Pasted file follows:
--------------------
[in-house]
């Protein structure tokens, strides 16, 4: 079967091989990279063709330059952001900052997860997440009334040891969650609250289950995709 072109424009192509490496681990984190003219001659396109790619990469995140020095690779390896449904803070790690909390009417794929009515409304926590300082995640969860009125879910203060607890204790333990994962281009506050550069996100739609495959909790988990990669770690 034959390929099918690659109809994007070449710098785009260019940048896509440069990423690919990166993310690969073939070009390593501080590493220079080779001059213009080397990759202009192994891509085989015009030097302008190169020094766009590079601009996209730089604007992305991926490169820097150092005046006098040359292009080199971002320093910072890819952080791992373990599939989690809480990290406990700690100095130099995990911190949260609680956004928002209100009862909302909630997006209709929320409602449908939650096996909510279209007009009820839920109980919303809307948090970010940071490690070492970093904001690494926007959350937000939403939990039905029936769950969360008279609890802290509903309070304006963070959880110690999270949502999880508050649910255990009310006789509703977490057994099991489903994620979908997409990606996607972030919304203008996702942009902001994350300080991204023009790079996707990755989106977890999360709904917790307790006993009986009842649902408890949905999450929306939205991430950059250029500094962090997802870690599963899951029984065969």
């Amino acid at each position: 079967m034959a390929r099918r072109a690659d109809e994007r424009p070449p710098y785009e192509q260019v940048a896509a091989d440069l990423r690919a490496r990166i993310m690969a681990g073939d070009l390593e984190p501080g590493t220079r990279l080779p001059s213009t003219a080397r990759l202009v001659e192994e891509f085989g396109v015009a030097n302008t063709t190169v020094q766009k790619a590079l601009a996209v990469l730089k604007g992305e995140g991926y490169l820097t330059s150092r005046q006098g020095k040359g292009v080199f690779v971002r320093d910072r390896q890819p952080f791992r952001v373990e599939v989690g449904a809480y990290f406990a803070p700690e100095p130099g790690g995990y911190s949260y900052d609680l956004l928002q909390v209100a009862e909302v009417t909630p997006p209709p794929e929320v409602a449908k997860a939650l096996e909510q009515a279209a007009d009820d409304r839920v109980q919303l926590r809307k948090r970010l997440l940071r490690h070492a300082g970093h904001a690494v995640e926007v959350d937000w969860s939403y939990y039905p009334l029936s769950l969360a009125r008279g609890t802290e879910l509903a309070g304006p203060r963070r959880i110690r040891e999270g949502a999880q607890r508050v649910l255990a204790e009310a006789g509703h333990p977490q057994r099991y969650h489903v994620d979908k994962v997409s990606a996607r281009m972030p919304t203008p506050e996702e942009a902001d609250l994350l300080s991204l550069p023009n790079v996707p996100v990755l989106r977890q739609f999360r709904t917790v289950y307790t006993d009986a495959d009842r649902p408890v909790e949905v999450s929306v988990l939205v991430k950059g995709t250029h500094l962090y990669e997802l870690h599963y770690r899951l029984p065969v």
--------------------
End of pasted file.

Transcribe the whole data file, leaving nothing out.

[in-house]
């Protein structure tokens, strides 16, 4: 079967091989990279063709330059952001900052997860997440009334040891969650609250289950995709 072109424009192509490496681990984190003219001659396109790619990469995140020095690779390896449904803070790690909390009417794929009515409304926590300082995640969860009125879910203060607890204790333990994962281009506050550069996100739609495959909790988990990669770690 034959390929099918690659109809994007070449710098785009260019940048896509440069990423690919990166993310690969073939070009390593501080590493220079080779001059213009080397990759202009192994891509085989015009030097302008190169020094766009590079601009996209730089604007992305991926490169820097150092005046006098040359292009080199971002320093910072890819952080791992373990599939989690809480990290406990700690100095130099995990911190949260609680956004928002209100009862909302909630997006209709929320409602449908939650096996909510279209007009009820839920109980919303809307948090970010940071490690070492970093904001690494926007959350937000939403939990039905029936769950969360008279609890802290509903309070304006963070959880110690999270949502999880508050649910255990009310006789509703977490057994099991489903994620979908997409990606996607972030919304203008996702942009902001994350300080991204023009790079996707990755989106977890999360709904917790307790006993009986009842649902408890949905999450929306939205991430950059250029500094962090997802870690599963899951029984065969």
């Amino acid at each position: 079967m034959a390929r099918r072109a690659d109809e994007r424009p070449p710098y785009e192509q260019v940048a896509a091989d440069l990423r690919a490496r990166i993310m690969a681990g073939d070009l390593e984190p501080g590493t220079r990279l080779p001059s213009t003219a080397r990759l202009v001659e192994e891509f085989g396109v015009a030097n302008t063709t190169v020094q766009k790619a590079l601009a996209v990469l730089k604007g992305e995140g991926y490169l820097t330059s150092r005046q006098g020095k040359g292009v080199f690779v971002r320093d910072r390896q890819p952080f791992r952001v373990e599939v989690g449904a809480y990290f406990a803070p700690e100095p130099g790690g995990y911190s949260y900052d609680l956004l928002q909390v209100a009862e909302v009417t909630p997006p209709p794929e929320v409602a449908k997860a939650l096996e909510q009515a279209a007009d009820d409304r839920v109980q919303l926590r809307k948090r970010l997440l940071r490690h070492a300082g970093h904001a690494v995640e926007v959350d937000w969860s939403y939990y039905p009334l029936s769950l969360a009125r008279g609890t802290e879910l509903a309070g304006p203060r963070r959880i110690r040891e999270g949502a999880q607890r508050v649910l255990a204790e009310a006789g509703h333990p977490q057994r099991y969650h489903v994620d979908k994962v997409s990606a996607r281009m972030p919304t203008p506050e996702e942009a902001d609250l994350l300080s991204l550069p023009n790079v996707p996100v990755l989106r977890q739609f999360r709904t917790v289950y307790t006993d009986a495959d009842r649902p408890v909790e949905v999450s929306v988990l939205v991430k950059g995709t250029h500094l962090y990669e997802l870690h599963y770690r899951l029984p065969v």